If I expanded by “ballot,” it would include Larry Walker, Curt Schilling and John Smoltz. Probably Gary Sheffield. And Edgar Martinez. Oof. There are a bunch of great players on this ballot. As I said at the top of the post, I don’t begrudge writers their thought process for their selection. I agree with some, disagree with others. That’s fine. Having said that, a ballot without checkmarks for the full slate of 10 is something I’ll have an issue with this year. Tons of quality. I could’ve checked 15 names for crying out loud. And that doesn’t even include Mark McGwire, Sammy Sosa and Jeff Kent, all of whom should be debated for inclusion.

The good news is, the logjam should ease a bit next year. Of the new candidates, only Ken Griffey, Jr. is a lock. Maybe then guys like Raines, Mussina and Schilling will get their due.

An imperfect system for an imperfect institution.

You can probably tell from my ballot where I stand on the so-called steroid era. It happened. Everyone looked the other way. Everyone. Some used. Some didn’t. We will never fully know who used and we will never fully know how it helped. The current process simply exposes the portion of the electorate who choses to act as judge, jury and some sort of moral compass for this era. The numbers are what the numbers are. They are right there on Baseball Reference. And until someone has some sort of proof that those numbers are invalid for one reason or another, those numbers are fact. It’s what we use to judge. Not speculation. When it comes to the Hall and my hypothetical ballot, I’ll stick to the facts.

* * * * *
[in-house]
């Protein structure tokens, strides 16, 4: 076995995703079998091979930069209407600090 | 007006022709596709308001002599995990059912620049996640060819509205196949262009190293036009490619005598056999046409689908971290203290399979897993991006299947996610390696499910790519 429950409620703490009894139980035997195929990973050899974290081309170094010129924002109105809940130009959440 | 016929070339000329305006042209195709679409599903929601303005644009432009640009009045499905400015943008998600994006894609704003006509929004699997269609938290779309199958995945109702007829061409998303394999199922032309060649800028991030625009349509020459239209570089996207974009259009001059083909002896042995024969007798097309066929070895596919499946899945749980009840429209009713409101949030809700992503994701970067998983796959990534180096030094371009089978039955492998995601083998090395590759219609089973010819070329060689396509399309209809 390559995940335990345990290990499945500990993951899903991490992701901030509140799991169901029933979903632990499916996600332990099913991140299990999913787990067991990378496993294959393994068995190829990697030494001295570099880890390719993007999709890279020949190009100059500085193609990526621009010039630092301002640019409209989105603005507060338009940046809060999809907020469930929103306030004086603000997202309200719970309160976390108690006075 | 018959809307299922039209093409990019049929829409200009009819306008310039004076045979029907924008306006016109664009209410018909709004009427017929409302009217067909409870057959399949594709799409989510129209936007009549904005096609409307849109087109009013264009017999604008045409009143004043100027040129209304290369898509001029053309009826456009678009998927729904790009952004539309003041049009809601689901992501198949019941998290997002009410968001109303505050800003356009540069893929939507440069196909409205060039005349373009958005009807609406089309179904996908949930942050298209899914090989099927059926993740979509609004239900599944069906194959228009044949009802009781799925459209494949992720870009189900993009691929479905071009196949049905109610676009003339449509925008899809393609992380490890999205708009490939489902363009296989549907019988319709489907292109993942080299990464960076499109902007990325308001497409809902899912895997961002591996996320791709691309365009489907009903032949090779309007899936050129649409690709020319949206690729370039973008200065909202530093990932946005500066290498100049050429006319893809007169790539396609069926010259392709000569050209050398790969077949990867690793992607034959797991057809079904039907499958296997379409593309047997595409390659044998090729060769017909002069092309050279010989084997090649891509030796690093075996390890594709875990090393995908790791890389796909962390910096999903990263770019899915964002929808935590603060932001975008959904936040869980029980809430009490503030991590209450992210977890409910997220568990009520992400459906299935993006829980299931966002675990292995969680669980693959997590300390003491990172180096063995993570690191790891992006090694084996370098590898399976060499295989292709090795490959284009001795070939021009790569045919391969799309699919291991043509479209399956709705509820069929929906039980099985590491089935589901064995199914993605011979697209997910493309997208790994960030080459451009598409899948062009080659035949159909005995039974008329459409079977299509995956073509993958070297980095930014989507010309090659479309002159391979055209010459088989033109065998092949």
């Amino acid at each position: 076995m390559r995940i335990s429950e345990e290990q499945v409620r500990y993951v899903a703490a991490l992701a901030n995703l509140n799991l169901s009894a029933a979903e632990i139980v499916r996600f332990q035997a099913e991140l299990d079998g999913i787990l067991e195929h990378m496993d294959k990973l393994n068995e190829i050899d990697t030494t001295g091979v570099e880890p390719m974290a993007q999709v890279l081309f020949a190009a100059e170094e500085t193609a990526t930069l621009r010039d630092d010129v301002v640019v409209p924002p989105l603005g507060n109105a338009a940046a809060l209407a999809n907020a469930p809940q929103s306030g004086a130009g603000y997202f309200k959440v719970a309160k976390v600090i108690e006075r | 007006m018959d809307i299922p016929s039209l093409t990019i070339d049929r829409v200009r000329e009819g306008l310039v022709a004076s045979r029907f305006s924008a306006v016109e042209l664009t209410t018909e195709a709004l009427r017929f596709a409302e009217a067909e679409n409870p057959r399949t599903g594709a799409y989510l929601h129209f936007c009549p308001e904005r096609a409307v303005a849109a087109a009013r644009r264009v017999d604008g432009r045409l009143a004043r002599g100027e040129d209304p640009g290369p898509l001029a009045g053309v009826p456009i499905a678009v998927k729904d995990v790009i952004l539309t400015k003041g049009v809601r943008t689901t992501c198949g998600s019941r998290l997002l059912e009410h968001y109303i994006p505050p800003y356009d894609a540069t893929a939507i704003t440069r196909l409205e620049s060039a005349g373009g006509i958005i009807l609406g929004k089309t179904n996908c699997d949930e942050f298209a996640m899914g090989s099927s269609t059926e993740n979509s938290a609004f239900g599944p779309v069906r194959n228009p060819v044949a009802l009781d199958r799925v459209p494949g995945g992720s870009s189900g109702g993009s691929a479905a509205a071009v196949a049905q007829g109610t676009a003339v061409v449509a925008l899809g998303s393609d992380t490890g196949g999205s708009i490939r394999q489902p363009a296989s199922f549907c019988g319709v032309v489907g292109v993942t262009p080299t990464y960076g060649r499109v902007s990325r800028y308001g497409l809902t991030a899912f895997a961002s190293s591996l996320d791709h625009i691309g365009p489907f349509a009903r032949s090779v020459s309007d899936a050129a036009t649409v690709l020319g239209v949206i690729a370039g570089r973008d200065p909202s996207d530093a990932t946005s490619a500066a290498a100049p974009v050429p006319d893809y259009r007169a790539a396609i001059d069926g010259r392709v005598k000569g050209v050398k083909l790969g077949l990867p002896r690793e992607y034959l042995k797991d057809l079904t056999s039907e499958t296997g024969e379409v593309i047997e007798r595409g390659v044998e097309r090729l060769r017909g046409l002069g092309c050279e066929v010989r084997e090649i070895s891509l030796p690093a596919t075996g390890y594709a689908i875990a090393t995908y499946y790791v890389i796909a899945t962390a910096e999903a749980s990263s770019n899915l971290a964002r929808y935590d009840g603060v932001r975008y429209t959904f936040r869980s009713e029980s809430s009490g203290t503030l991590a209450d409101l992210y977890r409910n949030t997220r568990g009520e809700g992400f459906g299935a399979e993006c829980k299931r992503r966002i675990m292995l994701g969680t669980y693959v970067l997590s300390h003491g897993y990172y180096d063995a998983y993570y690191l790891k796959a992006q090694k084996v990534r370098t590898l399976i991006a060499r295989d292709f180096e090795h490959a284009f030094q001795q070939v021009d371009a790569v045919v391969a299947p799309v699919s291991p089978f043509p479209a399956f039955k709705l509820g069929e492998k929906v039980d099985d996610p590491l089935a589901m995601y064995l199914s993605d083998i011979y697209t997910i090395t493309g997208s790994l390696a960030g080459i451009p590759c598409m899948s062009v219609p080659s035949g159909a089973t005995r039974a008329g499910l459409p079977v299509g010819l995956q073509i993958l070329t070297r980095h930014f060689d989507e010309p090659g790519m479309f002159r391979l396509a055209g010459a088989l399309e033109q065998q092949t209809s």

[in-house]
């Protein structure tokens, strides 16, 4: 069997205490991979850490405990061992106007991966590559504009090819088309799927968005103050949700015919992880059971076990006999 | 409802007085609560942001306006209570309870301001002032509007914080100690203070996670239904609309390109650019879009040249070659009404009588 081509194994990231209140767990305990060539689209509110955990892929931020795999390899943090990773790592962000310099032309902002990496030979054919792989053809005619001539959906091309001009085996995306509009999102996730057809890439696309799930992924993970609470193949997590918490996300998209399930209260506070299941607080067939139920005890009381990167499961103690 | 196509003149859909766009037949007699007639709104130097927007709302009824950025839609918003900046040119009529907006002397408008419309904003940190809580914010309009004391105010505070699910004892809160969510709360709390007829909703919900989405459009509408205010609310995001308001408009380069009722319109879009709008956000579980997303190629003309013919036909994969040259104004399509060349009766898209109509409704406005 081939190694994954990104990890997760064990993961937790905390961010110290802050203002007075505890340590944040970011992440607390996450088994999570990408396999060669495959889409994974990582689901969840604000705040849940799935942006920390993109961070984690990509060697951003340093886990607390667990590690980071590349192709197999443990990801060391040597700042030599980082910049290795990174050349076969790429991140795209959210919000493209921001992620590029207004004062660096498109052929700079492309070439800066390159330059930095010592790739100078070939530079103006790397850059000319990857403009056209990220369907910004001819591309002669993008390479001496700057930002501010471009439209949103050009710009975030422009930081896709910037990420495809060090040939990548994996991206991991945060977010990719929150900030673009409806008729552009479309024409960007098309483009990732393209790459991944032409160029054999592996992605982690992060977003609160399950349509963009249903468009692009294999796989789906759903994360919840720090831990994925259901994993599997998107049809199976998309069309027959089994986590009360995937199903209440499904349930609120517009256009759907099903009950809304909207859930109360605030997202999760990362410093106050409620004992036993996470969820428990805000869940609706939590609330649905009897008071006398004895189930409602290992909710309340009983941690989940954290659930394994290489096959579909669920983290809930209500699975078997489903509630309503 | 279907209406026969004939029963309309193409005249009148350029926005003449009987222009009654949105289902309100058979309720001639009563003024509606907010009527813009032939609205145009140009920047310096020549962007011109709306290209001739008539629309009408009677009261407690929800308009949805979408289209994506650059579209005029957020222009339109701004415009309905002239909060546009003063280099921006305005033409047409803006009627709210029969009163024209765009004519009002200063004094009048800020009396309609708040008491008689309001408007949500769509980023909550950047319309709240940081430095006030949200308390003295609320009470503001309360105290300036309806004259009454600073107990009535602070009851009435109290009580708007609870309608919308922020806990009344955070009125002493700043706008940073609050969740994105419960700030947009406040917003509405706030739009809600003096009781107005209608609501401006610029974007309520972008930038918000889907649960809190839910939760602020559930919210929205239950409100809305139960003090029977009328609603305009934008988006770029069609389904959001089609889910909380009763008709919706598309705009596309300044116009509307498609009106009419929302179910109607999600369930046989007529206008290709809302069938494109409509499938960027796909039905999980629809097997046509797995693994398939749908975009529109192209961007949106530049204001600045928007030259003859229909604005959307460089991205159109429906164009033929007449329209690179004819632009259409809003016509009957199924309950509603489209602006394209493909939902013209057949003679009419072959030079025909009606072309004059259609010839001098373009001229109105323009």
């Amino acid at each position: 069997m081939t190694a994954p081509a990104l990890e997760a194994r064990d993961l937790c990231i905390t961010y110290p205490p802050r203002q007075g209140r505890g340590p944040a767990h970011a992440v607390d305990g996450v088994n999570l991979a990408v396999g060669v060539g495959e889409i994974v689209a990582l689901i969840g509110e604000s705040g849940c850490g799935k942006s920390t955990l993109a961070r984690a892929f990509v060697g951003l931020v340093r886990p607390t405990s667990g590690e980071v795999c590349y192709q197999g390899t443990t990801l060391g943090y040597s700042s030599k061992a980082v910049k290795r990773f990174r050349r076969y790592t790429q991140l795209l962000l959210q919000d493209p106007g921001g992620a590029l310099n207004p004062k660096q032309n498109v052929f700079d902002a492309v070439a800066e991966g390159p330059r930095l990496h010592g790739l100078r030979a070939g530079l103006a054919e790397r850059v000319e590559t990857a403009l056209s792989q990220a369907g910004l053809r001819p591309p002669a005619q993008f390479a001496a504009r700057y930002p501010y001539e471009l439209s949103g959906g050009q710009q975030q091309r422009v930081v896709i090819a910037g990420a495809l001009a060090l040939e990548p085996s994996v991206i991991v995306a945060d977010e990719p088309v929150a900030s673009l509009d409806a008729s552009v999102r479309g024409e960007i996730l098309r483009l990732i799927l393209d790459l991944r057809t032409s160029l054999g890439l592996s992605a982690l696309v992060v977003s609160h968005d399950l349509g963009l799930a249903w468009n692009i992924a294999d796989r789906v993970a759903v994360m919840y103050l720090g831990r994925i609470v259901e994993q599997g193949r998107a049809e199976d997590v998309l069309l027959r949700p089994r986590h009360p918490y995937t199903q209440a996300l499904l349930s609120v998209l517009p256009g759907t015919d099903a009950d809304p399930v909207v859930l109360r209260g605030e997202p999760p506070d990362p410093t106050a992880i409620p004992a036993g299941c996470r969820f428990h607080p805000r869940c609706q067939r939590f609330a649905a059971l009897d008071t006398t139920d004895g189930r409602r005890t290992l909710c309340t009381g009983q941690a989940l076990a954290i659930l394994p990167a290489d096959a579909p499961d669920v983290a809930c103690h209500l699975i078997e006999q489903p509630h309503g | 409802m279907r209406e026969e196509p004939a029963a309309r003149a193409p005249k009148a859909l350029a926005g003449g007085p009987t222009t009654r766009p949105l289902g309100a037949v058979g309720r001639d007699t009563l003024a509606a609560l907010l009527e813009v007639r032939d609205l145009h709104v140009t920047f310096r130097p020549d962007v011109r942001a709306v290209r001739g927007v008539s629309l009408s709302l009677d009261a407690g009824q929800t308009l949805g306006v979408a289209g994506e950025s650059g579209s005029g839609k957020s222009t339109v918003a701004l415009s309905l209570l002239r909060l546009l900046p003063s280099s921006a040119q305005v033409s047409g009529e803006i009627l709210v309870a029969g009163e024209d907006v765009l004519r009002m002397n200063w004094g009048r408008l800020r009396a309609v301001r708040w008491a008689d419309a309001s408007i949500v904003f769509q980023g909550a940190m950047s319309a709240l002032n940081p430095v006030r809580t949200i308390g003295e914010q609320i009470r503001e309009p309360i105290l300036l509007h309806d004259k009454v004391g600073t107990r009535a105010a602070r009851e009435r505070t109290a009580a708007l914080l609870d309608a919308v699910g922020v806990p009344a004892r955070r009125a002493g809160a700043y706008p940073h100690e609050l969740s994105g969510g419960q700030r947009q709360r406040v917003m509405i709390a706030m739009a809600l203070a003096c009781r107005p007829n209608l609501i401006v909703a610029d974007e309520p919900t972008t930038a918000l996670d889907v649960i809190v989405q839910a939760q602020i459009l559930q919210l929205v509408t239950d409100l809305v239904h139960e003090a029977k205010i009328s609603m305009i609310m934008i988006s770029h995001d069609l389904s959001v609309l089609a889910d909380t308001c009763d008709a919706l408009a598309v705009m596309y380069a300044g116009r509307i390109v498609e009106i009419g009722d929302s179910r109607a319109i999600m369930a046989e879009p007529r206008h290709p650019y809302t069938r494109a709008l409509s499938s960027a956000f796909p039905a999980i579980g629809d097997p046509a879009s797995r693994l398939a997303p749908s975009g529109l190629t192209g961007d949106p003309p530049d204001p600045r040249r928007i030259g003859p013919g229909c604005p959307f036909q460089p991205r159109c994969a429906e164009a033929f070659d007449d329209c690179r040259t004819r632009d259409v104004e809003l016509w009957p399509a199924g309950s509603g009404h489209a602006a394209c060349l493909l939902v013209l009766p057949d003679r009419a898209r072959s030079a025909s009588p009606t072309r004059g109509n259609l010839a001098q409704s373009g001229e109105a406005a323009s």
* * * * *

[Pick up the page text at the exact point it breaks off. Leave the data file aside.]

It’s probably naive to think that this will sort itself out on it’s own. It’s probably also naive to think the veteran’s committee will right some of the wrongs. I love the Hall of Fame because I love baseball. I hope in the next couple of years, they can get their act together and enshrine some of the greatest players of the most recent generation.

Royals news – and this blog – took a bit of a hiatus during the holidays. I hope your Haunakah, Christmas, Kwanzaa, New Year’s was enjoyable.